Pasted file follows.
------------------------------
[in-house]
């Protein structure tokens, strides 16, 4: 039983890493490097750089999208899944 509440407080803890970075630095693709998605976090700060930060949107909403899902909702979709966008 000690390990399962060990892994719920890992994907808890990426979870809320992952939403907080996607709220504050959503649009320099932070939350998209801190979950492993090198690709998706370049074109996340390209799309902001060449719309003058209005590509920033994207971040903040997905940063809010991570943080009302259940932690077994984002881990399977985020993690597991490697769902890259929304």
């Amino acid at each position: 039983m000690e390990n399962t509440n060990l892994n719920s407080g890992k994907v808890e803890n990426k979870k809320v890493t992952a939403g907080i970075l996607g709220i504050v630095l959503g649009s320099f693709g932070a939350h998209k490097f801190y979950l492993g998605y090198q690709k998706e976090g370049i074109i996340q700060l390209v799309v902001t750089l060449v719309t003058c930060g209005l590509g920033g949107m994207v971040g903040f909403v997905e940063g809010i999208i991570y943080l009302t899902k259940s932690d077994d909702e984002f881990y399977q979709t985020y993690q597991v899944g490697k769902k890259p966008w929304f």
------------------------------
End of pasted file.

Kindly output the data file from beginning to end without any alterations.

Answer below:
[in-house]
């Protein structure tokens, strides 16, 4: 039983890493490097750089999208899944 509440407080803890970075630095693709998605976090700060930060949107909403899902909702979709966008 000690390990399962060990892994719920890992994907808890990426979870809320992952939403907080996607709220504050959503649009320099932070939350998209801190979950492993090198690709998706370049074109996340390209799309902001060449719309003058209005590509920033994207971040903040997905940063809010991570943080009302259940932690077994984002881990399977985020993690597991490697769902890259929304």
């Amino acid at each position: 039983m000690e390990n399962t509440n060990l892994n719920s407080g890992k994907v808890e803890n990426k979870k809320v890493t992952a939403g907080i970075l996607g709220i504050v630095l959503g649009s320099f693709g932070a939350h998209k490097f801190y979950l492993g998605y090198q690709k998706e976090g370049i074109i996340q700060l390209v799309v902001t750089l060449v719309t003058c930060g209005l590509g920033g949107m994207v971040g903040f909403v997905e940063g809010i999208i991570y943080l009302t899902k259940s932690d077994d909702e984002f881990y399977q979709t985020y993690q597991v899944g490697k769902k890259p966008w929304f």